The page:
In addition, the real-time RPA assay was also successful in the detection of artificially contaminated seafood samples, and it performed better than real-time PCR with respect to detection speed.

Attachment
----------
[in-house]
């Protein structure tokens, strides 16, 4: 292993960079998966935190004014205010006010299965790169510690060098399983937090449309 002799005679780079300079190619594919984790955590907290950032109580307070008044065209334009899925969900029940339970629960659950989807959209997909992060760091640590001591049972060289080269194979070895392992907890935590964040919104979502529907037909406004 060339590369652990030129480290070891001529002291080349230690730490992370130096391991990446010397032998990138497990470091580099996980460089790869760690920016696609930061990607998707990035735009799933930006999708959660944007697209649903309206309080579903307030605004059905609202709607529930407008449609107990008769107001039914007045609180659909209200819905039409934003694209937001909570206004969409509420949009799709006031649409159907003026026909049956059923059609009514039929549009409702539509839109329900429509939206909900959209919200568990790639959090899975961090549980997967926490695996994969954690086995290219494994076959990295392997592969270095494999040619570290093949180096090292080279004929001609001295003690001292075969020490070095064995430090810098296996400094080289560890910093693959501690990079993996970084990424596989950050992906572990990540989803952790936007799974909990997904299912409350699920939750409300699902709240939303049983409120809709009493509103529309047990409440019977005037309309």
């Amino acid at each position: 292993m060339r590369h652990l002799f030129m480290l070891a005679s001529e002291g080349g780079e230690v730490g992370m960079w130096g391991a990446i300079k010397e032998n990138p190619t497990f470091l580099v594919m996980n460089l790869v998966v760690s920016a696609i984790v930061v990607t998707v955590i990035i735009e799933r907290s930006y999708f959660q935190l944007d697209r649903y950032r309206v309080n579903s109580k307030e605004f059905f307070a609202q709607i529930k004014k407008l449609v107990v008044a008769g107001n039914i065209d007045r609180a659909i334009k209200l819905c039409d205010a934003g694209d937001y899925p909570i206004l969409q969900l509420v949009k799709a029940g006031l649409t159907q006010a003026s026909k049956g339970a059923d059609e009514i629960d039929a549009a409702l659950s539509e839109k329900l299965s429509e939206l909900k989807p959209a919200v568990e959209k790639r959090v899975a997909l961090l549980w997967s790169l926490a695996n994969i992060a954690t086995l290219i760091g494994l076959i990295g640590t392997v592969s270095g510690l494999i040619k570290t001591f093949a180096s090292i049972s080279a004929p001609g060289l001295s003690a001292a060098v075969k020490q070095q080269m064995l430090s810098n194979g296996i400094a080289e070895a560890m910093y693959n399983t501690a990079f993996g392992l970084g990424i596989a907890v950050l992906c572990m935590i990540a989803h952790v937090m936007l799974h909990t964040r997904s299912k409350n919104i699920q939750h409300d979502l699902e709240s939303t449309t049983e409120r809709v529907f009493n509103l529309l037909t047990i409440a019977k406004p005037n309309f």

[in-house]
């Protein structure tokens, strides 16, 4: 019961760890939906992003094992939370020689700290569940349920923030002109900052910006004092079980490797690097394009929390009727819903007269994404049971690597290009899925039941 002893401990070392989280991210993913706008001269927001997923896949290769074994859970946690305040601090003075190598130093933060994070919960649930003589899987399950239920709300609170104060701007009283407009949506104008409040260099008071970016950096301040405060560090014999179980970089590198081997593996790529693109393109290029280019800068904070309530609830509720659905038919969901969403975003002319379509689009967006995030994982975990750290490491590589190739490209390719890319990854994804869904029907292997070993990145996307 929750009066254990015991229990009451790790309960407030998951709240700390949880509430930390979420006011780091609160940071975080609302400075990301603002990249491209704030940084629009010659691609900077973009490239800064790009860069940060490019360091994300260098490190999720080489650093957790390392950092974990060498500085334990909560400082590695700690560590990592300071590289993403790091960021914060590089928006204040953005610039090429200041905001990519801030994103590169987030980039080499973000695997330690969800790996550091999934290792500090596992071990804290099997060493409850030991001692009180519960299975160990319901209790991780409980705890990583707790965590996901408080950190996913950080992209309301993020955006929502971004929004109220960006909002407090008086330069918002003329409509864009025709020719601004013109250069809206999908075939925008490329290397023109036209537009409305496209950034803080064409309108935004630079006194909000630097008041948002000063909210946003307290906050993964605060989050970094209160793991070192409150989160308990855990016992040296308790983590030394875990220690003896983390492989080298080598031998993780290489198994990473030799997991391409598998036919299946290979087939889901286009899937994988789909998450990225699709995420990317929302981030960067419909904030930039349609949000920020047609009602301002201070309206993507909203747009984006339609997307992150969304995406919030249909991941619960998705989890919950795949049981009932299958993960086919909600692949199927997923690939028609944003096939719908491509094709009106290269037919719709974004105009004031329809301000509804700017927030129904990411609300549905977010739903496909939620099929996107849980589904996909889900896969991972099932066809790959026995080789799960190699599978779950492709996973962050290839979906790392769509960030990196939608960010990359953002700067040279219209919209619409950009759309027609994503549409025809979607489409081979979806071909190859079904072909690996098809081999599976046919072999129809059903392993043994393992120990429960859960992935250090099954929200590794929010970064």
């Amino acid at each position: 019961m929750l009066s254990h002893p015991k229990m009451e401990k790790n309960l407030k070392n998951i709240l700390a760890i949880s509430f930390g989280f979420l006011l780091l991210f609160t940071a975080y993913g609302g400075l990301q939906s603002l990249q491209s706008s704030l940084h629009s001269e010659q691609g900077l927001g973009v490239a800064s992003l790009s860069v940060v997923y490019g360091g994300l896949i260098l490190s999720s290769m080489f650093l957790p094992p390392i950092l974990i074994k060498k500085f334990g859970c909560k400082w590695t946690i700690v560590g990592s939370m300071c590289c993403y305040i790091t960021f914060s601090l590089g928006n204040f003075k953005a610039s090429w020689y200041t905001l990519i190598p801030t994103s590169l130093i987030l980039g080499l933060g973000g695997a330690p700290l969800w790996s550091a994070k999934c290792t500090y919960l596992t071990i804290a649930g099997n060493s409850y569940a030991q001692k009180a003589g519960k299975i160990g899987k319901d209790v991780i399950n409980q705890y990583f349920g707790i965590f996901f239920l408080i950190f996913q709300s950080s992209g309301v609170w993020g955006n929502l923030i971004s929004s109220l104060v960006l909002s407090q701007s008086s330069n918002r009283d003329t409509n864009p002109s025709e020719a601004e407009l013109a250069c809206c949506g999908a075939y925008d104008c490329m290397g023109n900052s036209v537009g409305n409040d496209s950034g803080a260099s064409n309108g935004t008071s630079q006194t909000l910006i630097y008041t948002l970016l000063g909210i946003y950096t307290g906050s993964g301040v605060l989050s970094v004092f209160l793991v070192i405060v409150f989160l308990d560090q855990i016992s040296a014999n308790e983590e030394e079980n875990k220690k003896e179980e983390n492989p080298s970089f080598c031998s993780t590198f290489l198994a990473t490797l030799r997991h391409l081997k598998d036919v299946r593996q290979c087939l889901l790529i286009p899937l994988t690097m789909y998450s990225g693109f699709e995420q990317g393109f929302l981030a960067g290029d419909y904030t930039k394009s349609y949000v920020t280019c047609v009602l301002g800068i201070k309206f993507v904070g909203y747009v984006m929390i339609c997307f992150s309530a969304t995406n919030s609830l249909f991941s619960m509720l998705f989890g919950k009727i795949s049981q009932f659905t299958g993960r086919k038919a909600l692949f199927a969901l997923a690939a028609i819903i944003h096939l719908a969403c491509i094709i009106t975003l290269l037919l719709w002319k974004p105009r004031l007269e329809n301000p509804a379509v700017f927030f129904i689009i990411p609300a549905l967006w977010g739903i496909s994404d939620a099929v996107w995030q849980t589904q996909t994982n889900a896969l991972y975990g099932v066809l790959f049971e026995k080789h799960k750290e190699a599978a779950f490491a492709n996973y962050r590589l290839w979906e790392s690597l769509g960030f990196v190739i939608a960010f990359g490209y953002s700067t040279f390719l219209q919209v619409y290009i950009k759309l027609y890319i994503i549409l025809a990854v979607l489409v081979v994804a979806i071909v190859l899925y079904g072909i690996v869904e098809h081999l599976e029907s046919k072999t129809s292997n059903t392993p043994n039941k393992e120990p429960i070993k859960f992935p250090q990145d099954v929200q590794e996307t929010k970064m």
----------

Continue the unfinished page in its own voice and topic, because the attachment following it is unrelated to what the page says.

In recent years, a number of isothermal DNA amplification methods have been developed as a simple, rapid technique alternative to PCR-based amplification, which enable the detection of minute amounts of nucleic acid and are ideally suited to field situations [19,20,21]. Loop-mediated isothermal amplification (LAMP) and the cross-priming amplification assay (CPA) have been adopted for rapid and sensitive detection of V. parahaemolyticus in seafood samples [18, 31]. In the LAMP assay, a set of four primers is needed, and the optimum time and temperature are 60 min and 65 °C, respectively. Wang et al. established the real-time loop-mediated isothermal amplification technique (MERT-LAMP) for the detection of V. parahaemolyticus infection, which overcame the limitations posed by current LAMP technologies and allowed for real-time detection of multiple, distinct targets . However, the optimal MERT-LAMP amplification temperature is 62 °C and reactions require 60 min, which is much longer than the real-time RPA assay we used in this study. CPA was able to detect as low as 1.8 CFU/mL for pure cultures and 18 CFU/g for reconstituted samples within 60 min [18, 19]. For the real-time RPA assay described in this study, V. parahaemolyticus could be detected in artificially contaminated samples at concentrations as low as 1 CFU/25 g within 12 min. Compared to other isothermal amplification techniques, RPA does not require initial heating for DNA denaturation, and results can be obtained in less than 12 min which didn’t include the enrichment time. The real-time RPA assay has multiple advantages over other DNA amplification methods, including a quicker time-to-result for a single sample; and the potential for reduced impact of matrix-associated inhibitors . RPA has been widely explored for the molecular detection of diverse pathogens, and field testing has also been achieved for Dengue virus and avian influenza A virus infection [32, 33]. Moreover, the portable POC tube scanner (Genie III, OptiGene Limited, West Sussex, United Kingdom) used in the study, weighing only 1.75 kg with dimensions of 25 cm × 16.5 cm × 8.5 cm, is simpler than most real-time PCR machines and can be used in the field, running on battery power for an entire day.